As a major component of the reforms, the 19th CMC (formed in 2017) was reorganized from eleven members to seven.32 The most notable structural changes within the CMC were the dismantling of the four general departments and reorganization of the various functions into fifteen CMC subsidiary organs under the direct control of the CMC and the removal of the PLAN, PLAAF, and Second Artillery (now the PLA Rocket Force) commanders’ seats on the CMC.33 Furthermore, service branches now only possess administrative control and no longer possess operational control over their respective forces, instead relegating operational control to the newly created five theater commands (from the previous seven military regions).34
In place of the previous four general departments, fifteen CMC subsidiary organs were created, consisting of six departments, three commissions, and five offices under the direct control of the CMC, greatly reducing the autonomy of the former PLAA-controlled general departments and likewise increasing the CMC and party’s control over the functions and day-to-day administration of the PLA. The dismantling of the General Staff Department and greater direct oversight of the CMC on PLA staff functions give the chairman and the party greater exercise of control over the PLA with less bureaucratic barricades and less PLAA control over the PLA at large. The PLA streamlined many top-level staff functions through these reforms and removed the entrenched PLAA control over stovepiped bureaucratic organizations.
Service-level reforms. Below the CMC, several sweeping structural changes were introduced and enacted to enhance joint warfighting capabilities within the PLA at the service and subservice level. Prior to the reforms, the PLAA, PLAN, and PLAAF below the CMC comprised the only three services under the general department and CMC structure, with the PLA Second Artillery as an independent branch under the PLAA but direct operational control of the CMC.35 Following the reforms, the structure changed to include the PLAA (newly divorced from the general department structure), PLAN, PLAAF, and PLA Rocket Force (formerly the Second Artillery) as service-level headquarters and introduced both the Strategic Support Force and Joint Logistics Support Force as subservice headquarters reporting to the CMC.36
On 31 December 2015, the PLA Second Artillery Force, the PLA’s strategic missile force responsible for land-based ballistic and cruise missiles, was renamed the PLA Rocket Force.37 Accompanying this name change was an elevation of the PLA Rocket Force from a branch reporting directly to the CMC to an independent service on par with the PLAA, PLAAF, and PLAN.38 While all nuclear forces remained under the tight direct control of the CMC, the relationship between the PLA Rocket Force and the newly created theater commands is too unclear to draw definitive conclusions on where operational authority over ballistic and cruise missile forces rests. Whether the PLA Rocket Force national headquarters, the PLA Rocket Force theater base, the theater commander, or a combination thereof on a system-by-system basis maintain operational control over PLA Rocket Forces is uncertain.39 Despite the unknowns, the elevation of the force to an independent service highlights the vital importance placed on its missile forces by the PLA.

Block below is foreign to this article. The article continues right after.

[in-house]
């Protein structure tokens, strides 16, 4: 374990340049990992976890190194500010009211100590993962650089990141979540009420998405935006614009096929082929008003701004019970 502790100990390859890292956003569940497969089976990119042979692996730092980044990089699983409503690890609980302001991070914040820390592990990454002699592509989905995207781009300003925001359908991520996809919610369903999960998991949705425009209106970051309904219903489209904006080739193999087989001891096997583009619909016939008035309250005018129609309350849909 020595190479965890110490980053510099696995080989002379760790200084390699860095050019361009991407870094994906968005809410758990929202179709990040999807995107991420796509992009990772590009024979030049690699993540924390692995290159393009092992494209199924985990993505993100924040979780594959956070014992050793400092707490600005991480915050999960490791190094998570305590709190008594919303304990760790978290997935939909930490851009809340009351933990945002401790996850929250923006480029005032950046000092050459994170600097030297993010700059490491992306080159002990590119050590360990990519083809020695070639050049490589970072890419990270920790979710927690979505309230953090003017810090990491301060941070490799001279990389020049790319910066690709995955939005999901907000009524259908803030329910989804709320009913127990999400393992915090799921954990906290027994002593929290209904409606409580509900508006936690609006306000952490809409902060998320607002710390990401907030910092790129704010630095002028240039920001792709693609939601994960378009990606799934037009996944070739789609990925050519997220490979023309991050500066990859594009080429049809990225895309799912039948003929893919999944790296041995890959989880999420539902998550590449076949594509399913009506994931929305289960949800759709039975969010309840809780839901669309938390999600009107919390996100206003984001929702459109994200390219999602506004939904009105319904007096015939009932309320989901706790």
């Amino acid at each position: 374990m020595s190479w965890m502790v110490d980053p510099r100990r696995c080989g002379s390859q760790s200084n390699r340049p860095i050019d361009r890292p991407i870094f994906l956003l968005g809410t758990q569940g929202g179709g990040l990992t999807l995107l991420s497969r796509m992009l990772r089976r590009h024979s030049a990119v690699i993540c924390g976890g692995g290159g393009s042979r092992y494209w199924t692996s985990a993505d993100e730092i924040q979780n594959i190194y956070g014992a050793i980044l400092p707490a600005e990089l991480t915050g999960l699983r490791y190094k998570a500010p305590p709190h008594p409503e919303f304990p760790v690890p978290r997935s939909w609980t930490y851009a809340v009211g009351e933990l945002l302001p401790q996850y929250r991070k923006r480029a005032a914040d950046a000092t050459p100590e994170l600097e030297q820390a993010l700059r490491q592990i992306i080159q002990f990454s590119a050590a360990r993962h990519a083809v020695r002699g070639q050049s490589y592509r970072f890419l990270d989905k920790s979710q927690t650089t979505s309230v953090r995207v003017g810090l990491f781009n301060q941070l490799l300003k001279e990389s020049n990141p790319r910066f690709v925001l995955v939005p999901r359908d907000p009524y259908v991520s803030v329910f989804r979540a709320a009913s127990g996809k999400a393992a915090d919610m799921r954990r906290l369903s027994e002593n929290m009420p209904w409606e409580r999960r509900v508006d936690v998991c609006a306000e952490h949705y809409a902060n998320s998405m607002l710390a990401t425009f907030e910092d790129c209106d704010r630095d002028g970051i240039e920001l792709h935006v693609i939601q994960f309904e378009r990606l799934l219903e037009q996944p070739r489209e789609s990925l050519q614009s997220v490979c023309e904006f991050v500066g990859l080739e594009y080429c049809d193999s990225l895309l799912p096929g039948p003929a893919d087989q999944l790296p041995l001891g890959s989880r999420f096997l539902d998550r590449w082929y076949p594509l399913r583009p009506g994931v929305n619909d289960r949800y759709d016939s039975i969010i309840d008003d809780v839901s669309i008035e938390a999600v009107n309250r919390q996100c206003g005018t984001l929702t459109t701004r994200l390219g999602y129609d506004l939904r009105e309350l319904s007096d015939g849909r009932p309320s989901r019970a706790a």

The same month as the PLA Rocket Force was announced, the PLA formally stood up its newest independent service: the Strategic Support Force.40 The SSF centralizes operational and administrative control of space, cyber, electronic, and information and psychological operations, and reports directly to the CMC, operationally independent of other service or theater commands.41
Rather than creating the force from scratch, the SSF is an amalgamation and consolidation of existing force structures consolidated under the centralized command of the SSF. Two distinct and subdivisions of the SSF exist: the Space Systems Department, responsible for all space operations, and the Network Systems Department, responsible for all cyber, electronic, information, and psychological operations, as semi-independent branches.42
The creation of the SSF as an independent command that retains both operational and administrative control under direct control of the CMC gives the party greater authority in controlling the information, cyber, and psychological domains, which the party views as their “chief vulnerability” and “worry about the societal effects of an adversary undermining Chinese domestic information control.”43 Unlike the diffusion and decentralization of operational control to theaters of command across the other PLA services, the structure of the SSF highlights the CCP’s priority of centralized party control of sensitive and potentially politically threatening matters over practical operational flexibility and of delegation and decentralization of authority and decision-making.
Geographic command reforms. Accompanying the structural changes to the PLA hierarchy, a major restructuring of the PLA’s geographic alignment, to an extent imitating the United States’ combatant command system or, perhaps more aptly, Russia’s military districts, was introduced to create unified commands with the resources, structure, and authority to conduct joint operations outside of China’s immediate periphery. More than just a realignment of forces and force projection posture, the geographic reform of the PLA is the central mechanism of much of the structural and, particularly, the interservice changes.